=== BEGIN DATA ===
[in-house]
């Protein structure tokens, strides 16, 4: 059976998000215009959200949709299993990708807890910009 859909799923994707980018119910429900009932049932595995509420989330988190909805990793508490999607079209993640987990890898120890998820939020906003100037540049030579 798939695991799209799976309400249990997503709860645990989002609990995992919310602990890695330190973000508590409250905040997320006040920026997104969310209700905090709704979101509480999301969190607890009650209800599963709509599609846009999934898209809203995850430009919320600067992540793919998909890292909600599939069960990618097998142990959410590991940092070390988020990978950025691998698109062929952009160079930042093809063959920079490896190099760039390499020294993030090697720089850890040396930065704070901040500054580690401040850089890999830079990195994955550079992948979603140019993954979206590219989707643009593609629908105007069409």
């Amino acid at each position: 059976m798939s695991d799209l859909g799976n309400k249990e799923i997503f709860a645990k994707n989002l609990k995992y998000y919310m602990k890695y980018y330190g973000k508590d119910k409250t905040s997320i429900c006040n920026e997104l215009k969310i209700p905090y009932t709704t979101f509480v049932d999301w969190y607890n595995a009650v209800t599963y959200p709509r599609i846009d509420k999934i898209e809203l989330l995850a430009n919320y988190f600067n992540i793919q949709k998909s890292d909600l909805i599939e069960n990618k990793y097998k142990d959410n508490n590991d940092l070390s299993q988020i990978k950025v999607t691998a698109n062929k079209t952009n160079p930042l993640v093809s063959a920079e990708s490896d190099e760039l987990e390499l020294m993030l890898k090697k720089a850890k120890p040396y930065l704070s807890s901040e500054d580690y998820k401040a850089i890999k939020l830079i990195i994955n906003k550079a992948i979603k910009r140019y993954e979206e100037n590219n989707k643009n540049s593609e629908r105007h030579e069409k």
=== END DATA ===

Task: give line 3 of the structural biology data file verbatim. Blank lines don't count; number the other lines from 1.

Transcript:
């Amino acid at each position: 059976m798939s695991d799209l859909g799976n309400k249990e799923i997503f709860a645990k994707n989002l609990k995992y998000y919310m602990k890695y980018y330190g973000k508590d119910k409250t905040s997320i429900c006040n920026e997104l215009k969310i209700p905090y009932t709704t979101f509480v049932d999301w969190y607890n595995a009650v209800t599963y959200p709509r599609i846009d509420k999934i898209e809203l989330l995850a430009n919320y988190f600067n992540i793919q949709k998909s890292d909600l909805i599939e069960n990618k990793y097998k142990d959410n508490n590991d940092l070390s299993q988020i990978k950025v999607t691998a698109n062929k079209t952009n160079p930042l993640v093809s063959a920079e990708s490896d190099e760039l987990e390499l020294m993030l890898k090697k720089a850890k120890p040396y930065l704070s807890s901040e500054d580690y998820k401040a850089i890999k939020l830079i990195i994955n906003k550079a992948i979603k910009r140019y993954e979206e100037n590219n989707k643009n540049s593609e629908r105007h030579e069409k």